**Warning: Discussions of assault, abuse, and rape mentions**

Tonight I read this fascinating article. and I found myself really revisiting an old conundrum that has plagued me before. Ok, let me just say I obviously am not for abuse, but I am for having rational ethical discussions of how simply saying legality is enough when addressing creative fiction or non-fiction. Let’s broaden that actually: Legality and morality are not absolutes strong enough to address the reality of fantasy and fiction being things anyone can make for any reason, from any prospective, and to any purpose. We simply cannot control what others are aroused by, but we can mitigate the sexualizing and fetishizing elements of what we create in order to avoid the promotion of harmful norms, mores, and values. This does not only apply to age in writing about sex(not just erotica), but in writing that can promote harmful views of vulnerable groups, minorities, and practices. The difficulty we face in all these things as writers is the differences between people, being misunderstood, evaluating our personal positions on our creative social obligations(if any), and simply writing what we feel we must. While I obviously have my personal beliefs, as do you…we all have to question what we consider absolutely true otherwise we can end up establishing beliefs, mores, and norms that prevent open discussion and can ultimately hurt those we try to protect. Without further ado…

Sex is very complicated and our relationship to sex, society, and medical science is all very complicated. For instance: if there was a book you read at 15 with very steamy scenes involving the also 15 year old protagonists that arouses you for the rest of your life are you a pedophile? If you fantasize about your first sexual encounter at age 16 are you a pedophile? If you turn 18 and don’t have sex with your still underage partner are you still a pedophile? If you’re 26, don’t have sex with a person you are in love with, don’t ever plan on it, but still have feelings for them are you a pedophile? If you’re a writer and you describe a character as a teenager with incredibly sexually attractive looks to your main teenage character are you engaging with pedophillic practices?
A lot of arguments logically follow through to “yes”.
As a sociologist, I can’t help but acknowledge that so much of this is culturally informed and that setting any moral absolutes on this subject and related ones outside of legal law may be pointless. Law is easy and we can base it on real world harms that are tangible to people and society. Harms we can measure. Harms require us to seek understanding, do research, and then say the goal is to do as little harm as possible while preventing as much harm as possible. That doesn’t require moral  absolutism. That can be applied on a case by case basis. Figuring out what harms is easier than the changing norms between societies. That can motivate law and more easily be digested as a writer picks up his or her pen. Still when it comes to pure fiction the harms become difficult to process broadly. Chances are, no living existing creature is being harmed, and more so…we have to decide what harm even is. Is harm showing teenagers ever have sex? How are we measuring harm, does the intention of the artist matter, and that intention isn’t to arouse but someone is aroused how do we address that and should we even try? The law can refer to medicine, the supposed necessity of actions that would otherwise be considered harmful, etc. with ethics at the core of it, but not necessarily what you and I may deem tasteful. However what you and I deem tasteful is tied to valid points of free will, consent, psychological readiness, and appropriateness. Fact is Age and sexuality are not so much regulated by logic as by emotion and morality after a certain point. For good reason in many cases, but I often wonder whether this is a subject we can ever make piece with as people let alone as writers.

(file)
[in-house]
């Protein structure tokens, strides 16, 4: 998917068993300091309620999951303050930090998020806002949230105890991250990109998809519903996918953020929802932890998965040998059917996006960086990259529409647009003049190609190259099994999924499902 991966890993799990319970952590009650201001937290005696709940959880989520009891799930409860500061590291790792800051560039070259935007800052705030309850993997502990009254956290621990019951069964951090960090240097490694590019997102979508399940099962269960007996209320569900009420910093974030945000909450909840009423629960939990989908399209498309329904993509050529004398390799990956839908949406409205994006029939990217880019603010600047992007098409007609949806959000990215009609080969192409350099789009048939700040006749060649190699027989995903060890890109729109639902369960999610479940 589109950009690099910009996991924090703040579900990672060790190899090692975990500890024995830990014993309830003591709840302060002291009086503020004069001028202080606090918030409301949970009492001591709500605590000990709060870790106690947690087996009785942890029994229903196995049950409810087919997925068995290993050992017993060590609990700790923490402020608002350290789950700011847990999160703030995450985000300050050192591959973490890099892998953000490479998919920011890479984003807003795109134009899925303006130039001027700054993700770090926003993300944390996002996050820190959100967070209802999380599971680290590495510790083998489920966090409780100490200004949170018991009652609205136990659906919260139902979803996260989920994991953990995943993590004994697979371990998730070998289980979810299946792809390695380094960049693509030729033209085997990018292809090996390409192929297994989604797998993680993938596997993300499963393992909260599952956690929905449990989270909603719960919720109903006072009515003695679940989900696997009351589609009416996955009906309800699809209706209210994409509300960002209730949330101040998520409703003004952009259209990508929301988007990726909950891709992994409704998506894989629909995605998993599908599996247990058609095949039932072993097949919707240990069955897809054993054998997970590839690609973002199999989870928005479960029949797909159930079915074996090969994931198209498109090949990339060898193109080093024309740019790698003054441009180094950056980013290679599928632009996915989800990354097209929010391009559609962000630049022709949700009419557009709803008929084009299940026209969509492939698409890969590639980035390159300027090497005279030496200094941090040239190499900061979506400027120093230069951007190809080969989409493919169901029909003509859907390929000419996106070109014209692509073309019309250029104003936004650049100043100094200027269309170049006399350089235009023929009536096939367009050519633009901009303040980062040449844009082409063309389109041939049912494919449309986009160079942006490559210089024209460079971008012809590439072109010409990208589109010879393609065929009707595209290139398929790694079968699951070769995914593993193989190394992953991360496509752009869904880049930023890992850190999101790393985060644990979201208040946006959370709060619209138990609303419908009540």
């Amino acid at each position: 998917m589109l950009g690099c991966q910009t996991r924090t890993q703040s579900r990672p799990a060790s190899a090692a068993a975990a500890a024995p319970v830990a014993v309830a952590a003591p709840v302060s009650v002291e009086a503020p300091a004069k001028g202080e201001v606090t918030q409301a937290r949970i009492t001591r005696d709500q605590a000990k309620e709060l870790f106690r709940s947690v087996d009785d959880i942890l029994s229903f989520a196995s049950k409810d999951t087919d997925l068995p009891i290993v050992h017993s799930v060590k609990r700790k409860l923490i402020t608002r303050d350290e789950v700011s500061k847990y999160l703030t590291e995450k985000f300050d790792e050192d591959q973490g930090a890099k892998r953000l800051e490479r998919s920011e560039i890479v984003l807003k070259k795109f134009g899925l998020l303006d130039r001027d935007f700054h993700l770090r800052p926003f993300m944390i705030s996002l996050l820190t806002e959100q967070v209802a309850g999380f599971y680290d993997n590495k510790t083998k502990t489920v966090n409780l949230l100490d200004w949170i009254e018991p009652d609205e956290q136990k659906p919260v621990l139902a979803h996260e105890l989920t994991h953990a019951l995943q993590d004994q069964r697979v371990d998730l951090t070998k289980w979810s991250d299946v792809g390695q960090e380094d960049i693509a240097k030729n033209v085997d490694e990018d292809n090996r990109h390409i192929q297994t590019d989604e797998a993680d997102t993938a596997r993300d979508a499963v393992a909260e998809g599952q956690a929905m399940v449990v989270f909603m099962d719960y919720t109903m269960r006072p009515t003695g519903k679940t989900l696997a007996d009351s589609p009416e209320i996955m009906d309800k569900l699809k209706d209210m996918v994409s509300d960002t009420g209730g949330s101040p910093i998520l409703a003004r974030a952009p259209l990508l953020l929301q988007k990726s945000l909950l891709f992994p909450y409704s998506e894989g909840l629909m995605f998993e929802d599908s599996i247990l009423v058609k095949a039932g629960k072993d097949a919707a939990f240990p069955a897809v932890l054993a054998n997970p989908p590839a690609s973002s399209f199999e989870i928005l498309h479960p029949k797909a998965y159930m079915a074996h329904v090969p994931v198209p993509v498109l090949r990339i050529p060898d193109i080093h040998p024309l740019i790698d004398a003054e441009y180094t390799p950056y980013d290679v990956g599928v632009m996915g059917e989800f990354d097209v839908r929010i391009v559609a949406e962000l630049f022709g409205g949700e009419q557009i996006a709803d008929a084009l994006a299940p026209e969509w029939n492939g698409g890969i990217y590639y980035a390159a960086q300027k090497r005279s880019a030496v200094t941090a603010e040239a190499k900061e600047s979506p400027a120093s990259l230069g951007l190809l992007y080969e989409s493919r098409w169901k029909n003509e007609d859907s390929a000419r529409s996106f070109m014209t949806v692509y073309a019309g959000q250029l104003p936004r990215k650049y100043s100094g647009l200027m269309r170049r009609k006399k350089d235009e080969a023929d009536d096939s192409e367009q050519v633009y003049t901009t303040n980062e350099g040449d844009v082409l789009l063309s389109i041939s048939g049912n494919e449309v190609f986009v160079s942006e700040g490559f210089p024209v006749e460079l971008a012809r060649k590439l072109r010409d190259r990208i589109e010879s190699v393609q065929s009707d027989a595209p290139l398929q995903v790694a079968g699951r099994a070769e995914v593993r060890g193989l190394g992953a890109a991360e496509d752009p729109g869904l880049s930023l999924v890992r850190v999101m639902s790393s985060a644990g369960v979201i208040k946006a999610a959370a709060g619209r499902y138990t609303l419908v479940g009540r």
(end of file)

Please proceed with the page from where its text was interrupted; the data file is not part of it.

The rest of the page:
It isn’t just about writing young people engaging with older people, and I think that’s a mistake people often make when talking about this. Writers have characters who are both the same age who have sex. Where it isn’t smut, erotica, or designed to titillate on a sexual level but on an emotional one, to demonstrate to love and wonder of discovery. Where everything is in flowy flowery metaphor. It is about writing and about our beliefs about young people and our beliefs about sexuality. Some of it is about power. Some of it is related to how expressions of adulthood and/or sexuality have moral and social implications…